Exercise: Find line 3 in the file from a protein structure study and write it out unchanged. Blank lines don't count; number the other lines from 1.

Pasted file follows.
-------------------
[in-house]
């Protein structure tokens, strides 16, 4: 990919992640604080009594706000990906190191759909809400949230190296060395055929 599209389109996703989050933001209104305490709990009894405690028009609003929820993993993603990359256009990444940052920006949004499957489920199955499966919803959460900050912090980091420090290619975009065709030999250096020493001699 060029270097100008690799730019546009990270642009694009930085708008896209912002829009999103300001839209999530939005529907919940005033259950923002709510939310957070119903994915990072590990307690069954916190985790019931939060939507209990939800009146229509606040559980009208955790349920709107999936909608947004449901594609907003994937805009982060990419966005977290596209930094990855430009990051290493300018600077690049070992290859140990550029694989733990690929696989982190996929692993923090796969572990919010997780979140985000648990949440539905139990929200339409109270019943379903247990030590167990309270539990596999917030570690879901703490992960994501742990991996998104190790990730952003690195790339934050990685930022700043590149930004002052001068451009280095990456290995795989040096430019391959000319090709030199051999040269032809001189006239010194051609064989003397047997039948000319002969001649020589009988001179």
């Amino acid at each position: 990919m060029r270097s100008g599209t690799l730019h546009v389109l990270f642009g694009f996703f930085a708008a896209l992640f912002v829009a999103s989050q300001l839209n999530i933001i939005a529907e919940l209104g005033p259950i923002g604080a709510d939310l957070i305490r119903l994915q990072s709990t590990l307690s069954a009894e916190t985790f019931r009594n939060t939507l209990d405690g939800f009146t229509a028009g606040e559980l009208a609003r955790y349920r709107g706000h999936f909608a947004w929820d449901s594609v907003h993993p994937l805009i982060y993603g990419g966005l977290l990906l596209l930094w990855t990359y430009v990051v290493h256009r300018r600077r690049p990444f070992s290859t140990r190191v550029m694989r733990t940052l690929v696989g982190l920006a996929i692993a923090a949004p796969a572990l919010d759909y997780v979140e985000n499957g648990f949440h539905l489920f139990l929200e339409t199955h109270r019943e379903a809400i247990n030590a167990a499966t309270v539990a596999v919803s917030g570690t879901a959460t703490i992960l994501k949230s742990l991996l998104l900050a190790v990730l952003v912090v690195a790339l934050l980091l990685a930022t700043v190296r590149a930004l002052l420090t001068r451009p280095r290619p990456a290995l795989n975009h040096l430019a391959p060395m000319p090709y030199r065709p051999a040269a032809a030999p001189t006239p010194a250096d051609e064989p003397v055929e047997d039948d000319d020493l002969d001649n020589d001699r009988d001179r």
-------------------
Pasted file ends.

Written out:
């Amino acid at each position: 990919m060029r270097s100008g599209t690799l730019h546009v389109l990270f642009g694009f996703f930085a708008a896209l992640f912002v829009a999103s989050q300001l839209n999530i933001i939005a529907e919940l209104g005033p259950i923002g604080a709510d939310l957070i305490r119903l994915q990072s709990t590990l307690s069954a009894e916190t985790f019931r009594n939060t939507l209990d405690g939800f009146t229509a028009g606040e559980l009208a609003r955790y349920r709107g706000h999936f909608a947004w929820d449901s594609v907003h993993p994937l805009i982060y993603g990419g966005l977290l990906l596209l930094w990855t990359y430009v990051v290493h256009r300018r600077r690049p990444f070992s290859t140990r190191v550029m694989r733990t940052l690929v696989g982190l920006a996929i692993a923090a949004p796969a572990l919010d759909y997780v979140e985000n499957g648990f949440h539905l489920f139990l929200e339409t199955h109270r019943e379903a809400i247990n030590a167990a499966t309270v539990a596999v919803s917030g570690t879901a959460t703490i992960l994501k949230s742990l991996l998104l900050a190790v990730l952003v912090v690195a790339l934050l980091l990685a930022t700043v190296r590149a930004l002052l420090t001068r451009p280095r290619p990456a290995l795989n975009h040096l430019a391959p060395m000319p090709y030199r065709p051999a040269a032809a030999p001189t006239p010194a250096d051609e064989p003397v055929e047997d039948d000319d020493l002969d001649n020589d001699r009988d001179r």